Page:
Among many bodybuilders lean bulking is a well-proven concept of building muscle without getting fat. Lean bulk diet refers to a fairly low increase in calories consumed above your body’s needs to maintain current body weight.
In order to build lean muscle effectively, a lean bulk diet works best when combined with a proper weight training program.
This article explains how to set up the best lean bulk diet for you. The article covers lean bulk diet macro ratios, calories, a meal plan itself and gives away many more lean bulking tips.
How to Eat to Build Muscle
When looking for the best diet for muscle building, there is a high probability that you will come across the concept of bulking.
Bulking is a phase when you eat more calories than you expend in order to gain weight. Some of that weight will be muscle if accompanied by weight training and some will inevitably be body fat.
This will then be followed by a dieting phase and a cutting diet that puts you in a calorie deficit to lose excess body fat.
Generally speaking, that is how most fitness enthusiasts eat throughout the year to build muscle continuously.
However, such a process is often done incorrectly. Particularly in the amount of weight gained, the rate of weight gain, and the ratio of the total weight and muscle gained.
Dirty Bulking vs Clean Bulking vs Lean Bulking
The most common way of bulking is eating a lot more calories than needed to maintain current body weight and gaining weight fast. Such consumption of calories, mostly coming from highly processed foods is called dirty bulking.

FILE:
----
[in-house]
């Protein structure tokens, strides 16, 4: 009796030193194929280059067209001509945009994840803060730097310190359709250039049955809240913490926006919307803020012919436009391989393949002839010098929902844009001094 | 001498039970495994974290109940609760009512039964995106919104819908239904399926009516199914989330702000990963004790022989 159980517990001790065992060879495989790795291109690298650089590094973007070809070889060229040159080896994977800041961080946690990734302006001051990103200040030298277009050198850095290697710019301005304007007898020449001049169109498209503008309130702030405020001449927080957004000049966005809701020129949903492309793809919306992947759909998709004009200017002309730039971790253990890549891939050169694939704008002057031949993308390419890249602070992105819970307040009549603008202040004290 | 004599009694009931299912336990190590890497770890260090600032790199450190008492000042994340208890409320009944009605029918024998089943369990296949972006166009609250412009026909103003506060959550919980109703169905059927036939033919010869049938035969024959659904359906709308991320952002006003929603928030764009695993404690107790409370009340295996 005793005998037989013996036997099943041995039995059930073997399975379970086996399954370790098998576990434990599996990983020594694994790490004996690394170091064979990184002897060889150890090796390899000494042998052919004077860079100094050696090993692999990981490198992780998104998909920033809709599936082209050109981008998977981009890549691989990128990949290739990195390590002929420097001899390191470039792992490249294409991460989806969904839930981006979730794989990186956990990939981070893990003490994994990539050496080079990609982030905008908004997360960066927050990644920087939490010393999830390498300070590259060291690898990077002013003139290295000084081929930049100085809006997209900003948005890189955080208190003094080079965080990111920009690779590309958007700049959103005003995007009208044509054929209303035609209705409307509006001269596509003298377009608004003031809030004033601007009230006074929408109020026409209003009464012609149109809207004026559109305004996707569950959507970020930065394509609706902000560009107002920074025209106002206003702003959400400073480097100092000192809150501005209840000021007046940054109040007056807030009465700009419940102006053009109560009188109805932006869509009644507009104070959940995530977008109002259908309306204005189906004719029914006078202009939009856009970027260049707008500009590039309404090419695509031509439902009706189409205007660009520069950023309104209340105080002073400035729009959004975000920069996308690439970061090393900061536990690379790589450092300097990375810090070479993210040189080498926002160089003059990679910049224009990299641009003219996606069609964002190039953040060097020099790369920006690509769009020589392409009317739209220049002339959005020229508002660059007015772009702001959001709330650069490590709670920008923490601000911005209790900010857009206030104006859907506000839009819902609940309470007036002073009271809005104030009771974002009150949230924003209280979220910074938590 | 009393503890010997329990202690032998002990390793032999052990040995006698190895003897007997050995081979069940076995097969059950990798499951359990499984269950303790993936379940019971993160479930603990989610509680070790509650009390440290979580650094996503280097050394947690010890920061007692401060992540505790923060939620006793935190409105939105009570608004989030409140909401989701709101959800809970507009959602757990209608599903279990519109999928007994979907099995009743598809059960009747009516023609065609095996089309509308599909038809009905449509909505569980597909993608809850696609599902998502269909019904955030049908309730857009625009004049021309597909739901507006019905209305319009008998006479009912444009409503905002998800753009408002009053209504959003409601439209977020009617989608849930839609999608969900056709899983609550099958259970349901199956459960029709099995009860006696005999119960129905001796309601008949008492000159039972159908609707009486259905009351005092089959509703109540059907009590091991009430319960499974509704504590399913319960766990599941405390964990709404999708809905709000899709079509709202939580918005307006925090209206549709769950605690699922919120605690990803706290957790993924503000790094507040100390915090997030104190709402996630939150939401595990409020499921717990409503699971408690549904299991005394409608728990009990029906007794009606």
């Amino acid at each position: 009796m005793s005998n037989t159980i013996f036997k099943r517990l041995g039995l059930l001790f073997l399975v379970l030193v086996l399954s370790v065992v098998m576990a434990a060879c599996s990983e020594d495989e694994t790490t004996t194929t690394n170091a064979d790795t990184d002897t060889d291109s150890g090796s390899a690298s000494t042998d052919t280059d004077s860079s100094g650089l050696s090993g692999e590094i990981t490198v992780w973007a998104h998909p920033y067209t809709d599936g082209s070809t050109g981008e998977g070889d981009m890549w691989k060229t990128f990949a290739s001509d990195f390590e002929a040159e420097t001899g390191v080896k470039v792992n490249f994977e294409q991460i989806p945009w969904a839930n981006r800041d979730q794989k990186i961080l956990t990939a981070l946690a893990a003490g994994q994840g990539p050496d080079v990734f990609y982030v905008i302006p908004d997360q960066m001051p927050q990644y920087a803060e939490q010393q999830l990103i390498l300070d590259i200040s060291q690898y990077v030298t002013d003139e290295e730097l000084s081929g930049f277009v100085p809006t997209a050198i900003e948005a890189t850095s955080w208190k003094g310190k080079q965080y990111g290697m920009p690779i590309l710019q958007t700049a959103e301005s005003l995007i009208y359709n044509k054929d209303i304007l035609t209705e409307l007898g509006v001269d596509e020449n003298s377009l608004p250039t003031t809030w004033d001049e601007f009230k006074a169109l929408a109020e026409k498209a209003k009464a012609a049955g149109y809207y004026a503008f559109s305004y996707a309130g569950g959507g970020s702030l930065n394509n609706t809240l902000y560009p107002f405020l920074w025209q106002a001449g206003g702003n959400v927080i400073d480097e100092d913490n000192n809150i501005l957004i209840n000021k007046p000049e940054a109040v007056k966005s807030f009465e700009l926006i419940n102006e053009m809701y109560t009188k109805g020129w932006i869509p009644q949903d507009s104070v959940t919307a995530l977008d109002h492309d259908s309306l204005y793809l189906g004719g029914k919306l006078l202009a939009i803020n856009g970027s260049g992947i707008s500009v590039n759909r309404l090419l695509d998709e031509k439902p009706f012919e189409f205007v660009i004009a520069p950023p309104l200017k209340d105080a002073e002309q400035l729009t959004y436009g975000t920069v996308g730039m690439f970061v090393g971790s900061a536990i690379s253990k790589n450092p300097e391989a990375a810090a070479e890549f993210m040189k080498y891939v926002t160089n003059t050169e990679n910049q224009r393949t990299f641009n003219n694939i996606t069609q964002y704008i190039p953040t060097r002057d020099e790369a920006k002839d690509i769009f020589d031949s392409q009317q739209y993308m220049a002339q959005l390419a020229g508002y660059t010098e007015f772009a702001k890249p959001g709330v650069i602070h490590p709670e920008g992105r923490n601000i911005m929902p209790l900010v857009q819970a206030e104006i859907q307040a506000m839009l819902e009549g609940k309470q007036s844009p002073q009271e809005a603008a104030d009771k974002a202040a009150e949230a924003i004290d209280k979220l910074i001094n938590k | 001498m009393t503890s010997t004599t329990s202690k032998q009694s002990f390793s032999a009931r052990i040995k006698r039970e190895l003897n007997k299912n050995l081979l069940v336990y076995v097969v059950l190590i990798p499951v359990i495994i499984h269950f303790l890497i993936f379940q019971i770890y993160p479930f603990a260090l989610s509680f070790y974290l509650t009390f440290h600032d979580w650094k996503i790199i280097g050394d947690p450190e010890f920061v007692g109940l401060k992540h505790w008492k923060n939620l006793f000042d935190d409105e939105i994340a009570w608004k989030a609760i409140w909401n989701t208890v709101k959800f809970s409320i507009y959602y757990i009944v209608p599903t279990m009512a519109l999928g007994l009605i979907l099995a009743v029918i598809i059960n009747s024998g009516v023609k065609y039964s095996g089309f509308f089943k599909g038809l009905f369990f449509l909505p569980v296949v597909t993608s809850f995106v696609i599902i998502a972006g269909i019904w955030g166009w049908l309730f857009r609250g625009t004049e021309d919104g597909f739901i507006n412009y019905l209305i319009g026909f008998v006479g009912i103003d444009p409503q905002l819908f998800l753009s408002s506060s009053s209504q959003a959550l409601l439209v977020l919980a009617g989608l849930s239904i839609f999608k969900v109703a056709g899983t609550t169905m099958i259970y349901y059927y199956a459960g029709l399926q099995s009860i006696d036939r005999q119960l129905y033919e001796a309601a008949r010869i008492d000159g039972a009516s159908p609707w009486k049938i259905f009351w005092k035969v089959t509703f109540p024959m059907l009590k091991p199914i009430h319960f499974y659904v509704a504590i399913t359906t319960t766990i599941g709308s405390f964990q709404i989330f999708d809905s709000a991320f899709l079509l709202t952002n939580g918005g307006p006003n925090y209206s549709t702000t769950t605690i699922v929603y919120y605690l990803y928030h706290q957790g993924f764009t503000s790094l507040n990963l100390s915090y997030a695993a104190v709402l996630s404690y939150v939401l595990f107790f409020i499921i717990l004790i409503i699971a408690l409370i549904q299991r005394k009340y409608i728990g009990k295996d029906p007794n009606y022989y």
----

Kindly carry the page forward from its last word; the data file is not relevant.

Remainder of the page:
Even though it has been a common strategy among bodybuilders in the past, it’s certainly not what most athletes do today.
Thanks to more extensive research, it’s proven that there is a limit to the amount of muscle an individual can gain. That means that consuming excess calories surpassing the amount needed for sufficient muscle growth will always result in fat.
Same rules apply even if all those excess calories come from clean foods. Therefore, if you follow a clean bulking diet, eating healthiest foods only, and vastly over-consuming calories, you’ll still get fat.
On top of that, the more fat you gain the more time you will have to spend in a dieting phase, increasing chances of muscle loss, if done incorrectly.
For this reason, the best approach to bulking is a lean bulking diet that puts you in a slight calorie surplus. This will still provide enough nutrients to build muscle while keeping fat gain to a minimum.
When to Start Lean Bulking
It’s natural that you may want to jump on a lean bulk diet from the get-go, however, it’s better if you assess the level of leanness first.
You see, if you are already overweight, even lean bulking will make you fatter but at a much slower rate. Thus, it’s best to start a lean bulk diet when you are lean.
I would recommend starting at around:
- 12-15% of body fat for men
- 22-25% of body fat for women